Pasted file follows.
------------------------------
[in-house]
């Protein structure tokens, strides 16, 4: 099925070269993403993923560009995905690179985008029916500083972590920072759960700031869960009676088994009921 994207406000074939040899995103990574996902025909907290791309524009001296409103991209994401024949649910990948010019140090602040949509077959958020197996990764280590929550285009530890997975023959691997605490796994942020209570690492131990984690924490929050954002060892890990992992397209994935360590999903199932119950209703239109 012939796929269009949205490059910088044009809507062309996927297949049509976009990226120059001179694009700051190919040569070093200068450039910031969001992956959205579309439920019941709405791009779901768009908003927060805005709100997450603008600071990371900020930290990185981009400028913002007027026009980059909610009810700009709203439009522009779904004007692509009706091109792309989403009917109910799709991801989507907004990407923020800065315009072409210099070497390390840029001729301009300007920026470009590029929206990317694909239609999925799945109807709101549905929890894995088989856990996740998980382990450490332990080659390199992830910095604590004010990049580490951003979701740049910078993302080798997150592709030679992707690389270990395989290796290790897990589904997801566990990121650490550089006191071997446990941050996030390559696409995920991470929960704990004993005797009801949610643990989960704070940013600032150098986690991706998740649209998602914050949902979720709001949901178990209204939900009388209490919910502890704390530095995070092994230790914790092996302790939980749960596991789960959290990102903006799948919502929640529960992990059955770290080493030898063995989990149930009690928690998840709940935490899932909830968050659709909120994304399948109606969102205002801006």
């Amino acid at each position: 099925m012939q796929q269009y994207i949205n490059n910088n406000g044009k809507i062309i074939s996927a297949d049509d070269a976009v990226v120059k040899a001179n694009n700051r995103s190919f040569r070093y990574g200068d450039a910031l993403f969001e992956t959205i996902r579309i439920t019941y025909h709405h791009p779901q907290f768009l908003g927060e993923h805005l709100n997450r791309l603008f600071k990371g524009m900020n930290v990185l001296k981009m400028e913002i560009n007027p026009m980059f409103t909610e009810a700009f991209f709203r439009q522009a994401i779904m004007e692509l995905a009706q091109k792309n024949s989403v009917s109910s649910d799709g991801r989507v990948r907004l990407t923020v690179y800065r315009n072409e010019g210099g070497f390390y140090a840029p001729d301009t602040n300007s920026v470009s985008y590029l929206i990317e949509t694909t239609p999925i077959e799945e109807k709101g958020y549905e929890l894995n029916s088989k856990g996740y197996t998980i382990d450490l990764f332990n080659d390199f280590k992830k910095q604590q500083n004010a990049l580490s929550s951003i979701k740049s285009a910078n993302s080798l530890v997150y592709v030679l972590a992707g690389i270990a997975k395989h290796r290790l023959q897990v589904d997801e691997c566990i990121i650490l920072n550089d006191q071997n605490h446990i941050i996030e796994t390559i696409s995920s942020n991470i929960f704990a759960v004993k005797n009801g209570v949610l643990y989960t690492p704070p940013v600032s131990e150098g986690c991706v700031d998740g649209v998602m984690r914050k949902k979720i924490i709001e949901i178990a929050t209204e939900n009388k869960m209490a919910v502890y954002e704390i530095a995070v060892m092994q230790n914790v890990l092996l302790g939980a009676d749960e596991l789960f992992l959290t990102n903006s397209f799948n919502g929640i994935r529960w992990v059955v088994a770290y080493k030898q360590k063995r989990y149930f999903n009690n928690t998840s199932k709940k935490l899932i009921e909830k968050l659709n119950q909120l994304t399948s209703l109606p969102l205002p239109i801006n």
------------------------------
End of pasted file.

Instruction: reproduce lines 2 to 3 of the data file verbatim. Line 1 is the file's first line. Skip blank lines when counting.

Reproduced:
């Protein structure tokens, strides 16, 4: 099925070269993403993923560009995905690179985008029916500083972590920072759960700031869960009676088994009921 994207406000074939040899995103990574996902025909907290791309524009001296409103991209994401024949649910990948010019140090602040949509077959958020197996990764280590929550285009530890997975023959691997605490796994942020209570690492131990984690924490929050954002060892890990992992397209994935360590999903199932119950209703239109 012939796929269009949205490059910088044009809507062309996927297949049509976009990226120059001179694009700051190919040569070093200068450039910031969001992956959205579309439920019941709405791009779901768009908003927060805005709100997450603008600071990371900020930290990185981009400028913002007027026009980059909610009810700009709203439009522009779904004007692509009706091109792309989403009917109910799709991801989507907004990407923020800065315009072409210099070497390390840029001729301009300007920026470009590029929206990317694909239609999925799945109807709101549905929890894995088989856990996740998980382990450490332990080659390199992830910095604590004010990049580490951003979701740049910078993302080798997150592709030679992707690389270990395989290796290790897990589904997801566990990121650490550089006191071997446990941050996030390559696409995920991470929960704990004993005797009801949610643990989960704070940013600032150098986690991706998740649209998602914050949902979720709001949901178990209204939900009388209490919910502890704390530095995070092994230790914790092996302790939980749960596991789960959290990102903006799948919502929640529960992990059955770290080493030898063995989990149930009690928690998840709940935490899932909830968050659709909120994304399948109606969102205002801006």
């Amino acid at each position: 099925m012939q796929q269009y994207i949205n490059n910088n406000g044009k809507i062309i074939s996927a297949d049509d070269a976009v990226v120059k040899a001179n694009n700051r995103s190919f040569r070093y990574g200068d450039a910031l993403f969001e992956t959205i996902r579309i439920t019941y025909h709405h791009p779901q907290f768009l908003g927060e993923h805005l709100n997450r791309l603008f600071k990371g524009m900020n930290v990185l001296k981009m400028e913002i560009n007027p026009m980059f409103t909610e009810a700009f991209f709203r439009q522009a994401i779904m004007e692509l995905a009706q091109k792309n024949s989403v009917s109910s649910d799709g991801r989507v990948r907004l990407t923020v690179y800065r315009n072409e010019g210099g070497f390390y140090a840029p001729d301009t602040n300007s920026v470009s985008y590029l929206i990317e949509t694909t239609p999925i077959e799945e109807k709101g958020y549905e929890l894995n029916s088989k856990g996740y197996t998980i382990d450490l990764f332990n080659d390199f280590k992830k910095q604590q500083n004010a990049l580490s929550s951003i979701k740049s285009a910078n993302s080798l530890v997150y592709v030679l972590a992707g690389i270990a997975k395989h290796r290790l023959q897990v589904d997801e691997c566990i990121i650490l920072n550089d006191q071997n605490h446990i941050i996030e796994t390559i696409s995920s942020n991470i929960f704990a759960v004993k005797n009801g209570v949610l643990y989960t690492p704070p940013v600032s131990e150098g986690c991706v700031d998740g649209v998602m984690r914050k949902k979720i924490i709001e949901i178990a929050t209204e939900n009388k869960m209490a919910v502890y954002e704390i530095a995070v060892m092994q230790n914790v890990l092996l302790g939980a009676d749960e596991l789960f992992l959290t990102n903006s397209f799948n919502g929640i994935r529960w992990v059955v088994a770290y080493k030898q360590k063995r989990y149930f999903n009690n928690t998840s199932k709940k935490l899932i009921e909830k968050l659709n119950q909120l994304t399948s209703l109606p969102l205002p239109i801006n």